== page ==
Casey Ann wanted to be an actress from the first time she saw Elizabeth Taylor, Vivian Leigh, and Greta Garbo on the big screen. Every Saturday was spent at the kiddie show with Rin Tin Tin and the Lone Ranger, then she would hide in a little closet in the back of the theater until the adult shows began. Her parents never asked where she was for hours on end. Their motto was, “Children were better when they were invisible.” So, she learned how to be invisible. She secretly put on plays in the woods behind her house and practiced facial expressions in the mirror as often as she could. The day she turned eighteen, she bought a one-way ticket to Hollywood. As soon as she stepped off the Trailways she looked around the bustling terminal and wondered, “What do I go now?” Followed by, “What am I doing here, anyway?” And, “Where will I live?” The questions stunned her for a moment.
She took a deep breath and headed for the café she saw across the street. She still had enough money for a few lunches and one night in a cheap motel room, but she needed to see about getting a job. Everything would fall into place as soon as she signed a contract.
Casey slid onto a stool at the counter and a waitress about her mother’s age came to take her order. She asked for a pop for starters. When the waitress brought her drink, Casey asked, “How do I get to the MGM studio from here?”
The waitress rolled her eyes and nudged another waitress rushing by. “Hey, Jean. Another one.” She turned back to Casey. “I hope you’ve bought a return ticket, dear. This is a tough place to get started. Every day dozens of sweet young things get off those buses, dreaming of fame and fortune. The sharks soon chew them up, spit them out and leave them bleeding.”
Casey gasped. Jean, passing again, saw how shocked Casey looked and stopped. “I was one of them, too,” she told the young girl. But I’ve survived.” She winked, then grabbed several bottles of pop from the cooler.
Casey looked around the busy restaurant, the waitresses run off their feet. Survival, yes, but… she wanted so much more from life than this. Jean leaned toward her and whispered, “I still haven’t lost my dream. Listen, why don’t you call my friend? She works in wardrobe for an independent studio, DreamStudio. Maybe she can help you find a job. Best of luck to you!” And she pressed a scrap of paper with a name and number scribbled on it into Casey’s hand.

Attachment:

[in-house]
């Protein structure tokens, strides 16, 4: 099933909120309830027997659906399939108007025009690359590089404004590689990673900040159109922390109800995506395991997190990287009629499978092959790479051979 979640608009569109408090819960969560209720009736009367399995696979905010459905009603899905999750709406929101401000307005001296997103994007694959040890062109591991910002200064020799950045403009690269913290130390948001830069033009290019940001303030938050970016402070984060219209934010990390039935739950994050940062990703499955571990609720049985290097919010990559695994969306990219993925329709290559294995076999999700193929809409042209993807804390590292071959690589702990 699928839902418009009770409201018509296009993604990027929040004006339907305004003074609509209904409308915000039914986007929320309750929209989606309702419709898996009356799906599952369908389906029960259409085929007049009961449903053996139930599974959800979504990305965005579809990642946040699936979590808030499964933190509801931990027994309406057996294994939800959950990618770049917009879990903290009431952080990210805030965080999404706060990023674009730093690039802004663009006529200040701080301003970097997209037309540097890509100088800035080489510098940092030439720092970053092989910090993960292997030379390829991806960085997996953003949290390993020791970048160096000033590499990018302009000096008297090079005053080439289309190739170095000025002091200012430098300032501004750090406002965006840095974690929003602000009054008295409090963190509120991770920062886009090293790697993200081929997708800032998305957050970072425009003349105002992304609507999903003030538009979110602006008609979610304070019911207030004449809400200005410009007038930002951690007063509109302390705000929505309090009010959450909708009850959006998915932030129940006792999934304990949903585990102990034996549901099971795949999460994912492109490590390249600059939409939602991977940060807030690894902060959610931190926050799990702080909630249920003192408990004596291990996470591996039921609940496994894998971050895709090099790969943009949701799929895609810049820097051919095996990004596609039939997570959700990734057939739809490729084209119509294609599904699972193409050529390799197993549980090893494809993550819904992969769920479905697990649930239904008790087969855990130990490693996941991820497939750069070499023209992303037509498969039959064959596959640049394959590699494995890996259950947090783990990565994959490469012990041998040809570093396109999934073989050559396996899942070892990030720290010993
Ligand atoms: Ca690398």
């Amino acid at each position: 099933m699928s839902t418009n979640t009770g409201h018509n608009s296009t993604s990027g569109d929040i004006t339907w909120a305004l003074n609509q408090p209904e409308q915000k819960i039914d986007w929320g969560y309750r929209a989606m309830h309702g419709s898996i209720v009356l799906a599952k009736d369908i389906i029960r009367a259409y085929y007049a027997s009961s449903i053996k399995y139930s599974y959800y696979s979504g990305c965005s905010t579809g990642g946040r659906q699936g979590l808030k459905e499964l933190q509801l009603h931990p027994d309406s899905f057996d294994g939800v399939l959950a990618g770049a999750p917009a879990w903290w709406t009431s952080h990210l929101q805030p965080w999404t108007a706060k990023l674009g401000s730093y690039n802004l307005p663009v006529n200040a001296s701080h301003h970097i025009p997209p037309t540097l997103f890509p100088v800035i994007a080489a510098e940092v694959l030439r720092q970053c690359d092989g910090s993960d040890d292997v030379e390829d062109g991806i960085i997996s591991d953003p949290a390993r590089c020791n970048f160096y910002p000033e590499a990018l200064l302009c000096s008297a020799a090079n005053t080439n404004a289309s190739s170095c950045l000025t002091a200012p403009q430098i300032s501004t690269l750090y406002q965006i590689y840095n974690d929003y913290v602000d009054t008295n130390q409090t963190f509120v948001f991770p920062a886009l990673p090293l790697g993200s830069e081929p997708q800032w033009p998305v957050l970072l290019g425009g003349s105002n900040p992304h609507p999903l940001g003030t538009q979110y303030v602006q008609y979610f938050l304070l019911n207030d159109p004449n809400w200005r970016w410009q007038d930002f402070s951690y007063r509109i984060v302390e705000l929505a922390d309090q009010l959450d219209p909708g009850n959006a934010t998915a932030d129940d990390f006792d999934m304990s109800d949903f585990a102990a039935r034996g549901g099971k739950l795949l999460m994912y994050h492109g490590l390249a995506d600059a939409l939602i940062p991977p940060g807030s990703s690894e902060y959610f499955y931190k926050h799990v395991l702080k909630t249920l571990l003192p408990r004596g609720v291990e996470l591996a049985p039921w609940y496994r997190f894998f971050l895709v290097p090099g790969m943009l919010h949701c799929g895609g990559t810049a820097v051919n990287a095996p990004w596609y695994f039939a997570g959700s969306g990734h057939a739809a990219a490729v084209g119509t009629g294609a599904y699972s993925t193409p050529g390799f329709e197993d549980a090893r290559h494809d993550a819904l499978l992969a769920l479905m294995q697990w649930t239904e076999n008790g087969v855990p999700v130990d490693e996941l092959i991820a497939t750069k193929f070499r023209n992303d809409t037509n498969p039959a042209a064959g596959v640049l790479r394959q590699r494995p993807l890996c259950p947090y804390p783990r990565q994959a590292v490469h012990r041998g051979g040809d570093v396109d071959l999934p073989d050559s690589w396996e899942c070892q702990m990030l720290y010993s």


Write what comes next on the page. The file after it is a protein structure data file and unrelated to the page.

Casey studied the number. Should she give it a try? She had no references, no job experience. But she did have a flair for clothes. Everybody said so. She was tall and slender, so she could wear just about anything and pull it off with confidence.
Well, nothing to lose. She pulled her cell out of her purse, pressed in the name and number, and waited. Pulse pounding, she had nearly given up when a breathless voice said, “Yeah? Who’s this?”
Casey said her name, and told her Jean had given her the number. She said, “I need a job. Jean thought you might be willing to help me out.”
There was a long pause. Finally, impatient, the voice on the other end said, “Look, I’m really busy here, but if you can convince me you can be useful, sure. I’ll see what I can do. Here’s the address of the studio. I’ll tell the guy at the gate to expect you, and he’ll direct you to Wardrobe. Are you coming today?”
“Yes! Yes, I’ll be there as soon as I can! Thank you so much!”
Casey got quick directions from Jean, blew her a kiss and ran out the door to catch the bus she needed.
Jean watched Casey go. She looked at another waitress. “Did you see the girl who just left? Tall, slender, hair to die for? Gorgeous eyes. She reminds me of Maureen O’Hara. Hmm. I wonder if she’ll find her John Wayne?”
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